Assuming he wants to stay and wants a bigger contract, he needs to make some noise, and he hasn’t done this yet. He needs to explicitly say that he’ll go back to Germany at the end of 2020. Maybe he should go check out some matches in Europe this Christmas and document himself doing so on social media.
You may recall that in November of 2018 Walker Zimmerman was “linked” with Club Tijuana after MLS rejected a TAM deal for him, and then suddenly in January 2019 he had a new deal with LAFC that amounted to a 200% raise.
You may recall that the rules require that for a homegrown player to take up a team’s supplemental roster spot (and therefore not count against the senior roster budget), they have to make less than $125K. You may also recall that Jordan Morris was trialing at Werder Bremen in early 2016 when he ultimately decided to join the Sounders on a homegrown deal that paid him north of $180K, thus causing MLS to create a new roster rule (“The Jordan Morris Rule”) allowing clubs to use targeted allocation money to buy down the first year of a homegrown player to the $125K mark.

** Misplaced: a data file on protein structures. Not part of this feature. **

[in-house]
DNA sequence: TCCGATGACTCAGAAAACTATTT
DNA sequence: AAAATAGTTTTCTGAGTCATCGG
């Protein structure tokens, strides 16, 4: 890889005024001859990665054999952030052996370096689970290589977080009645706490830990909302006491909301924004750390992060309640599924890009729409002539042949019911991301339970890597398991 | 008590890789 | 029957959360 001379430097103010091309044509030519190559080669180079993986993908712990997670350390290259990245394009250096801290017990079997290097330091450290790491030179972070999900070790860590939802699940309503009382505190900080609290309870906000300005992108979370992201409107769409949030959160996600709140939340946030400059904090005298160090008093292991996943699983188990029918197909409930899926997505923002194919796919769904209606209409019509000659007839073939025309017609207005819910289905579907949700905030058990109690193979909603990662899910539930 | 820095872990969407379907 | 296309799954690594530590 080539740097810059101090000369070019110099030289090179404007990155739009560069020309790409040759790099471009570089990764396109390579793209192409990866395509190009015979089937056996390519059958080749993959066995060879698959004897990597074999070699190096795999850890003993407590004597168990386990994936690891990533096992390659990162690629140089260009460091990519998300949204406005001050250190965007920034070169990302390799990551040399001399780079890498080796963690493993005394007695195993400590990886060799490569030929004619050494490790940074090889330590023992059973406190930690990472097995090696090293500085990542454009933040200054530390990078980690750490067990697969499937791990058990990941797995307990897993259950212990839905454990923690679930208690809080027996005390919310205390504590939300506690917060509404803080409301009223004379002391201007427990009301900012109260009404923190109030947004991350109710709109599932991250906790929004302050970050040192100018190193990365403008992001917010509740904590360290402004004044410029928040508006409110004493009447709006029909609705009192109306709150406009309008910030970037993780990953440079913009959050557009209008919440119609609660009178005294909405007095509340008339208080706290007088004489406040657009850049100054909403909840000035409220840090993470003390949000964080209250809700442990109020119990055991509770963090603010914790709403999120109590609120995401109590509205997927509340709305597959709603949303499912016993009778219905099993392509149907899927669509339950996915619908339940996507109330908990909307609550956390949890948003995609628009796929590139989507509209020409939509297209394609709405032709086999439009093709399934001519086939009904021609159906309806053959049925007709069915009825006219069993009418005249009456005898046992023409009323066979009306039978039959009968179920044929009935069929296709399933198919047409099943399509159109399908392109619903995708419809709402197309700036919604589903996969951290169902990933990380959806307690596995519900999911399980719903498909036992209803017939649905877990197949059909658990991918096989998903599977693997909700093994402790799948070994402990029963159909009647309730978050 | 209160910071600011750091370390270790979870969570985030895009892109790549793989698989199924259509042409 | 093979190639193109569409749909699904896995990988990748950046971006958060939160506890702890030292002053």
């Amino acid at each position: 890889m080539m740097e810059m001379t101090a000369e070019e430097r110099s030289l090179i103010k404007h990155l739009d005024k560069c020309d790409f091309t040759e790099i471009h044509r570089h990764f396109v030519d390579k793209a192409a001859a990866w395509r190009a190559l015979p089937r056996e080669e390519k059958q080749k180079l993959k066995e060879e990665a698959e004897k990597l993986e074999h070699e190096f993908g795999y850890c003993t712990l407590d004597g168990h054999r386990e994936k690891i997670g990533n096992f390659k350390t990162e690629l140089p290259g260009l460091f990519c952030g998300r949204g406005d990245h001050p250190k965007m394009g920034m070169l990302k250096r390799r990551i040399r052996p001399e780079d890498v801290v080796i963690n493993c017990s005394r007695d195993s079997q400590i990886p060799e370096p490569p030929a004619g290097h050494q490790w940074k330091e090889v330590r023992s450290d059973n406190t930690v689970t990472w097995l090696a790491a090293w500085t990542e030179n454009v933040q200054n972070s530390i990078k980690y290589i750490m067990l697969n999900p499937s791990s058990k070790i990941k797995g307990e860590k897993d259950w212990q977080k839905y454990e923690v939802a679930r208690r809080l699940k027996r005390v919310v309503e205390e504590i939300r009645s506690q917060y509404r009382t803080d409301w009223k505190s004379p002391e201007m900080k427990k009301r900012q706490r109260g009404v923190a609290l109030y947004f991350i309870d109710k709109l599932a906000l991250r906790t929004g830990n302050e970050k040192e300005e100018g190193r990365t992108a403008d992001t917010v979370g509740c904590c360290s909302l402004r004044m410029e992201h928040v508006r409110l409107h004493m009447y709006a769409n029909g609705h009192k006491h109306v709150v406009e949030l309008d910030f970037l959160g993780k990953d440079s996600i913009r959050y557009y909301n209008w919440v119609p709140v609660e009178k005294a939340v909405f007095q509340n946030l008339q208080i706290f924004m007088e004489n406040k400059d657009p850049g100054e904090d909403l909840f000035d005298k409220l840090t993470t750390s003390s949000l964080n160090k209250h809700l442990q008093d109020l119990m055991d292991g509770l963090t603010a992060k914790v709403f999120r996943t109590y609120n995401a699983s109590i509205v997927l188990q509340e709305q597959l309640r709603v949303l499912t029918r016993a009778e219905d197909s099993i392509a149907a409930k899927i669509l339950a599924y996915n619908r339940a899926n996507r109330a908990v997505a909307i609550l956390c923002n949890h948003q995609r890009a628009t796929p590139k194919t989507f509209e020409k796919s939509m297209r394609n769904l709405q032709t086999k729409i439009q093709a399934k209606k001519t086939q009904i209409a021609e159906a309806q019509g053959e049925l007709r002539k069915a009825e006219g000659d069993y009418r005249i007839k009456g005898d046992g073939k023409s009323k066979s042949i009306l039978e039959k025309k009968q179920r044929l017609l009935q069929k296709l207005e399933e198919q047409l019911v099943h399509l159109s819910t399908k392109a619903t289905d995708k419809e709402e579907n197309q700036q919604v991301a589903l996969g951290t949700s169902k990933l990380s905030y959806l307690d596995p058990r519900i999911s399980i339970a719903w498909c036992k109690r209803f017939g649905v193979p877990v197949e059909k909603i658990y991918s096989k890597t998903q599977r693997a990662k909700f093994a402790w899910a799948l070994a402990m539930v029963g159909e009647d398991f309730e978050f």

Many other players have struggled to get paid what they thought was fair including Cyle Larin, Fabian Castillo, Darlington Nagbe, and Luciano Acosta and have had varying degrees of success doing so engaging in the global transfer/transfer rumor market.
Unless something remarkable happens in the CBA negotiations this offseason, this might just be the way it is in MLS. In order to gain what he truly desires, Gressel must be willing to leave it all behind (or at least to pretend to). As Elizabeth Holmes says, “You must set yourself on fire.”
Or, maybe just maybe Atlanta United will recognize the goodwill in the market that comes from extending a player like Gressel, someone who produces at a DP level and connects well with fans of all ages — recognizing of course that if they do, they have to sacrifice elsewhere in the roster build. Merry Christmas?